ACUTE MISFORTUNE

Reviewed by GREG KING

Director: Thomas M Wright

Stars: Daniel Henshall, Toby Wallace, Max Cullen, Genevieve Lemon.

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Some reviewers, a couple of whose opinions I respect, have called Acute Misfortune one of the best Australian films of the year, although I found it troubling and disturbing on a couple of levels.

This is a relentlessly bleak, uncompromising and downbeat biopic of controversial Archibald Prize winning artist Adam Cullen, who died in 2012 aged just 46. This is the non-judgemental portrait of a troubled and terribly flawed and self-destructive artist and makes for challenging and difficult viewing at times. Acute Misfortune is not an easy film to watch. It is certainly not a film for everybody.

Cullen lived an isolated life in a dingy house in the Blue Mountains where he hunted and created his confronting works of art. His works were often vilified and dealt with uncomfortable sub jects such as crime, toxic masculinity. His work often had an irreverent bent to it as well. Acute Misfortune is an adaptation of the award-winning candid warts and all biography written by Erik Jensen, a precociously talented young journalist who spent three years with Cullen trying to get a handle on his often abrasive personality. He charted Cullen’s mental and physical decline.

But the film is as much about Jensen and his personality, insecurities and inner demons as it is about Cullen. Jensen himself was a somewhat naïve 19-year old, impressionable and susceptible to Cullen’s charms but also subject to his more violent outbursts. At one point Cullen shoots him, and in another instance shoves him off the back of a speeding motorbike.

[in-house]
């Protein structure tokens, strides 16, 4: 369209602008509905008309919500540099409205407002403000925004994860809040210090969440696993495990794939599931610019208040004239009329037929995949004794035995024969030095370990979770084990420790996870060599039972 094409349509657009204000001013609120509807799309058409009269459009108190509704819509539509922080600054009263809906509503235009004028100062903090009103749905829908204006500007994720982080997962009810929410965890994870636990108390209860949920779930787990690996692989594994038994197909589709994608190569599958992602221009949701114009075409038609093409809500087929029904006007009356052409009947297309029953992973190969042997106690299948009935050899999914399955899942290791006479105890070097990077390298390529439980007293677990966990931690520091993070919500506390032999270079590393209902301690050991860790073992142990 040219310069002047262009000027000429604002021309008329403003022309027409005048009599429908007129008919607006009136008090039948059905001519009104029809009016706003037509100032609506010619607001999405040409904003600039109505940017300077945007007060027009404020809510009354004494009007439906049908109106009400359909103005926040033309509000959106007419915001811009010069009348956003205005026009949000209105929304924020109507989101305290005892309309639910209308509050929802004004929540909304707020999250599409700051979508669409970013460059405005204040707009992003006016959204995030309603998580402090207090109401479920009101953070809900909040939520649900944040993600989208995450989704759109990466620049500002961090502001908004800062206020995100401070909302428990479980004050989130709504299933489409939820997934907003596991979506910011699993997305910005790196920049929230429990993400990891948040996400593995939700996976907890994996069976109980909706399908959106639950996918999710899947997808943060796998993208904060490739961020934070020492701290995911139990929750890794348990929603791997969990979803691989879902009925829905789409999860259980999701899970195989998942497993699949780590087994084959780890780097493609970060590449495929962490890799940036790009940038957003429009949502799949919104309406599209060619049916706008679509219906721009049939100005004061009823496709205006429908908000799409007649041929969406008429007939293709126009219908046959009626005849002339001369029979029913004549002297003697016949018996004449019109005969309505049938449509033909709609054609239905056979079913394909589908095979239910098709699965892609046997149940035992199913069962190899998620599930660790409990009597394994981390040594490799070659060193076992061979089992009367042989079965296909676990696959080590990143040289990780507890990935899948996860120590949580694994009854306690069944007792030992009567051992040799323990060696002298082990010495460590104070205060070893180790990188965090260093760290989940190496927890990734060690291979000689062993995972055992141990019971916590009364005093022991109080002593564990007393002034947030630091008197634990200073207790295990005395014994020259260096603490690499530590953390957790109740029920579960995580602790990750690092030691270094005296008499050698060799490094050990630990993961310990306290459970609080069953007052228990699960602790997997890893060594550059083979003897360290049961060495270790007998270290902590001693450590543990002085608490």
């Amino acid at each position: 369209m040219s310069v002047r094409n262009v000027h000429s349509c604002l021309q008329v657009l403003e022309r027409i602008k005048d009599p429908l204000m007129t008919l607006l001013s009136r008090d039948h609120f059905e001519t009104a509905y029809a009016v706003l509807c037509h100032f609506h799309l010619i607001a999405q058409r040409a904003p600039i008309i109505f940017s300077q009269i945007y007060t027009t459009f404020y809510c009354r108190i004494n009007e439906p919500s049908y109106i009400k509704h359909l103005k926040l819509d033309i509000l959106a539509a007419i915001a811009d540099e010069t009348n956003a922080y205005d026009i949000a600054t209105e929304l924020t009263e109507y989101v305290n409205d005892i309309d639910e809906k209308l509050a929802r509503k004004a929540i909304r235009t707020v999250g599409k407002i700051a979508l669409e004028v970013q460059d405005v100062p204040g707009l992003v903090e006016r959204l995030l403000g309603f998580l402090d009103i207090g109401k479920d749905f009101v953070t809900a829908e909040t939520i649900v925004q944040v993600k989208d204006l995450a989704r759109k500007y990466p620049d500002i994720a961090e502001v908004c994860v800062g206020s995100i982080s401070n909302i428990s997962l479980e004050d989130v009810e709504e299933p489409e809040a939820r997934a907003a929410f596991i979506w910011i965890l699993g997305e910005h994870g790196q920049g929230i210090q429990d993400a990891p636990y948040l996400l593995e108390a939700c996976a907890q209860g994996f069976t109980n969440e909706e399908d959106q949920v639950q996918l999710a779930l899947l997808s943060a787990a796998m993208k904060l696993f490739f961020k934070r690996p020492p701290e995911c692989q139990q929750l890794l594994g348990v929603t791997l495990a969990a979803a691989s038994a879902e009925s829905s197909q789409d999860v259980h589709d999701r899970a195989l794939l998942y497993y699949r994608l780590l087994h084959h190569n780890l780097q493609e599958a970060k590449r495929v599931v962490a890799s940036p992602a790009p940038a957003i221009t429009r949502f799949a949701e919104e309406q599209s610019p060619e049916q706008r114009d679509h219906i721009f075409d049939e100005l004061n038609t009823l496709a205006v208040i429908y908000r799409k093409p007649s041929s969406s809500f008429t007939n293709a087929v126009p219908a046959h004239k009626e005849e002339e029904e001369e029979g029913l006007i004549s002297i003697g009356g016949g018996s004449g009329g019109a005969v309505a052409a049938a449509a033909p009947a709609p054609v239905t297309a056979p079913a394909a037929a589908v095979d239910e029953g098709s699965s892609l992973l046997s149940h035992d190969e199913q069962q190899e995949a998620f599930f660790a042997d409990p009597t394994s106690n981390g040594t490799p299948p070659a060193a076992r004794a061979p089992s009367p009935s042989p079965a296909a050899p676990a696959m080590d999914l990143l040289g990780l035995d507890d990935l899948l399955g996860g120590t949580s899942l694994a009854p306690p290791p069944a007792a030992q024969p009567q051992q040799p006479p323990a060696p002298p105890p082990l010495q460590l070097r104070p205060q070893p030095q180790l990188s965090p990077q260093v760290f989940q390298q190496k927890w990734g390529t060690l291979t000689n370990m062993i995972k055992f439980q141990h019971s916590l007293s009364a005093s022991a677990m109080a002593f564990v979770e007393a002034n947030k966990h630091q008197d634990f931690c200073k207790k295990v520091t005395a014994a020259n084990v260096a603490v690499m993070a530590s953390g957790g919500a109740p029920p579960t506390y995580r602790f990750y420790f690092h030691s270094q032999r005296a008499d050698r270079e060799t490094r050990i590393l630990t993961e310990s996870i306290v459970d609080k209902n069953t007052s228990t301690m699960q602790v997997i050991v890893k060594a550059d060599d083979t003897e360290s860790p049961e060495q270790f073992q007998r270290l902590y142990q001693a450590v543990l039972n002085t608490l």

Jensen himself has co-written the screenplay with Thomas M Wright, an actor (Top Of The Lake, etc), who makes his feature directorial debut here. Unlike other biopics about a famous artist and their creative process, Wright eschews the usual tropes of the conventional biopic. His approach to the material is more oblique and impressionistic in style, and follows a nonlinear narrative structure, and he maintains a fairly dark and bleak tone throughout. Like the book on which it is based, the film unfolds as a series of vignettes, giving it an episodic and disjointed feel. The film deals with themes of addiction, obsession, fame.

Acute Misfortune is largely a two-hander, and it is the two central performances though that hold the attention. Daniel Henshall brings to the role of Cullen the same intensity, sense of menace, and chilling demeanour that he brought to his role as dangerously charismatic serial killer John Bunting in Snowtown. In fact, he is often wearing the late artist’s clothes in the film, adding authenticity to his characterisation.

A child star who first came to our attention with Lucky Country, Toby Wallace (from Boys In The Trees, the tv miniseries Romper Stomper, etc) continues to move away from his more juvenile roles to explore darker, troubled and more complex characters. Here he brings an air of detachment to his performance as Jensen. He also brings a vulnerability to the role.

The film has been shot in a primarily dark colour palette by Germain McMicking (Partisan, etc,) and Stefan Duscio (Canopy, Jungle, etc), which underscores the bleak nature of the material. They have shot in the boxy 4:3 Academy ratio, which also gives the material a claustrophobic feel.

Acute Misfortune is a polarising film about a polarising figure.

★☆

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